In 1960, segregationist Governor Ross Barnett appointed Johnston as director of public relations of the Mississippi State Sovereignty Commission, an agency established in 1956 to oppose encroachment on state sovereignty by the United States government. The commission thereafter sought to publicize what it claimed were the advantages to both races of segregation in Mississippi. Civil rights activists opposed the commission. In 1963, Johnston became the executive director of the commission, a position which he filled until 1968, when he resigned from the organization. His service as executive director was principally under the administration of Barnett's successor, Paul B. Johnson, Jr.[4] Johnston once told an interviewer that the opponents had exaggerated the role of the commission, which he believed had succeeded in "keeping down tension and confrontation."[5]

In 1962, in an address at his alma mater, Grenada High School, Johnston addressed the threat facing school segregation in Mississippi:

The only way we can retain our segregated school system is through the cooperation of the colored race (African Americans). We already have many allies among the colored school teachers, bus drivers, and others who want to preserve their jobs. We can earn the cooperation of others with consideration and recognition and an honest attempt to provide colored citizens with facilities to which they are entitled.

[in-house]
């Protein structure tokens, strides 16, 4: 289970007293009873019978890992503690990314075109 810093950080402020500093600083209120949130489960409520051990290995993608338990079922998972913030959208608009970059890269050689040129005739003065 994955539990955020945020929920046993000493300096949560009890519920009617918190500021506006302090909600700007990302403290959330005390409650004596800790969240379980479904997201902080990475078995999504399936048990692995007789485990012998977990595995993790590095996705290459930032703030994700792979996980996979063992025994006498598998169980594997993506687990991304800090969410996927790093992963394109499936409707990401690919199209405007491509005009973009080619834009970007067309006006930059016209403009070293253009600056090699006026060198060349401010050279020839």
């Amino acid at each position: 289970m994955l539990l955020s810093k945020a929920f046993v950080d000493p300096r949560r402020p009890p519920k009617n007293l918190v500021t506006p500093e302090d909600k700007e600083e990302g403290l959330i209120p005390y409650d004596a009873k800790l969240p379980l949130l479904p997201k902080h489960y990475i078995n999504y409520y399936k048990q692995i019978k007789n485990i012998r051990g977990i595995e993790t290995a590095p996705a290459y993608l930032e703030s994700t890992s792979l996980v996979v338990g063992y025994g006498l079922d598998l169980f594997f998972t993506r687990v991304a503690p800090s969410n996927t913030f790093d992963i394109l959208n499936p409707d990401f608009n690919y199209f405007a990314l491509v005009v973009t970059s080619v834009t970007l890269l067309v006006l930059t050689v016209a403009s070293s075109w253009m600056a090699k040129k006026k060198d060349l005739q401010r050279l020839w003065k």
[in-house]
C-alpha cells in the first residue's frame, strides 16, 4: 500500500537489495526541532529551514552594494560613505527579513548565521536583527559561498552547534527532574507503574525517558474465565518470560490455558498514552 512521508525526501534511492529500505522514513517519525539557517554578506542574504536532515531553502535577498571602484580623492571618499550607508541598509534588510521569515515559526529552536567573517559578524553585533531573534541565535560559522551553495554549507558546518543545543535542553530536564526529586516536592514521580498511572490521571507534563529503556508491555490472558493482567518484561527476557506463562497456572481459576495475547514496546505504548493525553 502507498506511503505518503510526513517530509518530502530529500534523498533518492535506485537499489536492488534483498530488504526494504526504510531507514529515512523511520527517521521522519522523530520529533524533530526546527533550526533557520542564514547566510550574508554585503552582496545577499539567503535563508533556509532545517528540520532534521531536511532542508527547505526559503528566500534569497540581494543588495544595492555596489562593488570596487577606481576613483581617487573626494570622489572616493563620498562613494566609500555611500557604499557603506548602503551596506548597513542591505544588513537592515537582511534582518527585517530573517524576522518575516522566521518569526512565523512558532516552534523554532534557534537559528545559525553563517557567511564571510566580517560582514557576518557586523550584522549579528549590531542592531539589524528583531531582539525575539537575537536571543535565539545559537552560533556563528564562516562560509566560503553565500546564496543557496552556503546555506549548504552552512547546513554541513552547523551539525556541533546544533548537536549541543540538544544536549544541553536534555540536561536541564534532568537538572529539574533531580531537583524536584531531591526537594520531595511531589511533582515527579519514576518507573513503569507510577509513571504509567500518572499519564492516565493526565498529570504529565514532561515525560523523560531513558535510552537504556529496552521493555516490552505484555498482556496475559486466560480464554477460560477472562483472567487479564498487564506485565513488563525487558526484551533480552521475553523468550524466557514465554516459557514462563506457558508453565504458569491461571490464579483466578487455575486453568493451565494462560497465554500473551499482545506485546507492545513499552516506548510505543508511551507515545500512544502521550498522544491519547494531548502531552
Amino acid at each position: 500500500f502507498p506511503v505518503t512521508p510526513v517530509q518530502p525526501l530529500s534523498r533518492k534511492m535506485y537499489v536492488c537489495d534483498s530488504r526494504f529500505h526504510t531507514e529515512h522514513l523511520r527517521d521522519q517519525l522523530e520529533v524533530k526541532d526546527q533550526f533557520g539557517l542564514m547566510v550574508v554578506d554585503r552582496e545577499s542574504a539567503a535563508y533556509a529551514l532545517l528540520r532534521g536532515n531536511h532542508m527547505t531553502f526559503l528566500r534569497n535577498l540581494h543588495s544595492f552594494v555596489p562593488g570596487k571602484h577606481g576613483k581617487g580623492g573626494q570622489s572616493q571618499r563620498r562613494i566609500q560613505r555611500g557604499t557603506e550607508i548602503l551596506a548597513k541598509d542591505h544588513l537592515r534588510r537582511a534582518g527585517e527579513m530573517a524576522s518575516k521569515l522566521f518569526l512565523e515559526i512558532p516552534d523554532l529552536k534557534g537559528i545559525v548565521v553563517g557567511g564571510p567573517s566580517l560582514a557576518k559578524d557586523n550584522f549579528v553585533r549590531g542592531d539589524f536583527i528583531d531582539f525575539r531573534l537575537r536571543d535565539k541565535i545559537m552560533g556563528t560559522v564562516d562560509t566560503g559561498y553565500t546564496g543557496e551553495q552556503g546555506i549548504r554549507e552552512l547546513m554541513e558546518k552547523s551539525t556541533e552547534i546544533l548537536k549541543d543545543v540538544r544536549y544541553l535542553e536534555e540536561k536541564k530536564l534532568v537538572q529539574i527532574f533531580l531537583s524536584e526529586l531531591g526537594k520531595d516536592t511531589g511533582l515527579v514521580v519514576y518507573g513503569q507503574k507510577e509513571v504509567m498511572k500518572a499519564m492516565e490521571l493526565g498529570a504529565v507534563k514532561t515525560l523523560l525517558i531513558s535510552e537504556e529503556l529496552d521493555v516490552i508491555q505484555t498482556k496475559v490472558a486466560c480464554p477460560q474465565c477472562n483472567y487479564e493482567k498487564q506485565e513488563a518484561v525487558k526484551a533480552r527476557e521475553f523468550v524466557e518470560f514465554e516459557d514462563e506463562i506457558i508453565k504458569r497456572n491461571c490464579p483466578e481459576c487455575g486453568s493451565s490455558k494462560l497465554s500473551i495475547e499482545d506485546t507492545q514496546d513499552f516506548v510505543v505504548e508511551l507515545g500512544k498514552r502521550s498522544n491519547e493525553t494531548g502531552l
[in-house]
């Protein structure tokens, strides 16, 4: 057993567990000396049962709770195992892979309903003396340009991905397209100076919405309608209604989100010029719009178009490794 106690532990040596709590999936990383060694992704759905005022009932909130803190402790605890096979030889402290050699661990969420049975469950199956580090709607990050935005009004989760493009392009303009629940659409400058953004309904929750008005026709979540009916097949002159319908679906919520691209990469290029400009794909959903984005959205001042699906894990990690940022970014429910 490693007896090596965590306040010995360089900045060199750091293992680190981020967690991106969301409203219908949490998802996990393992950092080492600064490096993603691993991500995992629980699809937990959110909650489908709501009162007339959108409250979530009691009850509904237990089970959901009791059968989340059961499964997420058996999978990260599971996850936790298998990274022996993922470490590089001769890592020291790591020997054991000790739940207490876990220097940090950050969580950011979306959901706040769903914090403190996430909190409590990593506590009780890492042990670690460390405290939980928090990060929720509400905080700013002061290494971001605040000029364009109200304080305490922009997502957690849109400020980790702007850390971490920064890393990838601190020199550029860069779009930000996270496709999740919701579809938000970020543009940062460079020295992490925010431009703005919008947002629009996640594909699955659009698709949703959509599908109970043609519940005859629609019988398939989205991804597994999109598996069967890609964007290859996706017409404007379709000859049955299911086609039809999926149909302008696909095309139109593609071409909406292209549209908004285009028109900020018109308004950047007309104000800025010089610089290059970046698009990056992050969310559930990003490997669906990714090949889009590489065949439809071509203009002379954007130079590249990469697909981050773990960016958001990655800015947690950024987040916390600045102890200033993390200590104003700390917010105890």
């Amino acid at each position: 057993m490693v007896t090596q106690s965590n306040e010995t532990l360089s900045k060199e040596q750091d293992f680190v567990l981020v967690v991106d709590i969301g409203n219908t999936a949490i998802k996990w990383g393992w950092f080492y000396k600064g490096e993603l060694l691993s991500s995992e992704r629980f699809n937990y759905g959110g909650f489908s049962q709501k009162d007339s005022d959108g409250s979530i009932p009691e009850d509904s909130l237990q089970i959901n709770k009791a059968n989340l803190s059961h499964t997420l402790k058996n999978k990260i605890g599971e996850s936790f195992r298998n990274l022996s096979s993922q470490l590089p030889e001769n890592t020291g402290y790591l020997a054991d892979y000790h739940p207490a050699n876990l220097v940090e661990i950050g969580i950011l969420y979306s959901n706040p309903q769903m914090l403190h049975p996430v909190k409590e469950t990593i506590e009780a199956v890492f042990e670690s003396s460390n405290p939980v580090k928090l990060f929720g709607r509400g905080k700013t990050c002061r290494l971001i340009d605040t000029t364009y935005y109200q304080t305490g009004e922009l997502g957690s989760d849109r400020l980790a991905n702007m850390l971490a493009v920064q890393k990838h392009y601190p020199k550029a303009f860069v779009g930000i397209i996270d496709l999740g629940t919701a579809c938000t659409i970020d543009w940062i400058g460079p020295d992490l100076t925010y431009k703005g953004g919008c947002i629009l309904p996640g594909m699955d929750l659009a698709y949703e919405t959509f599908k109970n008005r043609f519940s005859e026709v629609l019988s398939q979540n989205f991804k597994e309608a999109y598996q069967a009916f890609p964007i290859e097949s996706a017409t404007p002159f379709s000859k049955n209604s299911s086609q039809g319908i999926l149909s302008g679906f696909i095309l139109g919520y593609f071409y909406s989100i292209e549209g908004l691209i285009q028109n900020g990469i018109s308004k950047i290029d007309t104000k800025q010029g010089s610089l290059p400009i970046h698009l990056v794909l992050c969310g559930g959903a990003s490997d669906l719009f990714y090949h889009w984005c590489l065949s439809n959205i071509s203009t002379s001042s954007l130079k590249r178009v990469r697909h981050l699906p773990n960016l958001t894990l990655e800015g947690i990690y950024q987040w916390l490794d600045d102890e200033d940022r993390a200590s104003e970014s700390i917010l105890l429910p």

Mississippi needs more white people who will publicly speak out for recognition and consideration without being branded as liberal leftists, and more colored people willing to cooperate without being branded as Uncle Toms.

We can be practical without being radical: we can be realistic without being ridiculous. I have often thought that if the extremists at both ends of this racial situation would quit wildly wagging their tongues, and suspiciously pointing their fingers, we could restore some racial harmony in Mississippi and make better progress.[6]

Johnston criticized the activities of the White Citizens Council but overcame that opposition when he was named the executive director of the sovereignty commission and continued as public relations director as well.[7] The commission was abolished in 1977 in the Cliff Finch administration, four years after Governor Bill Waller vetoed its funding.[8]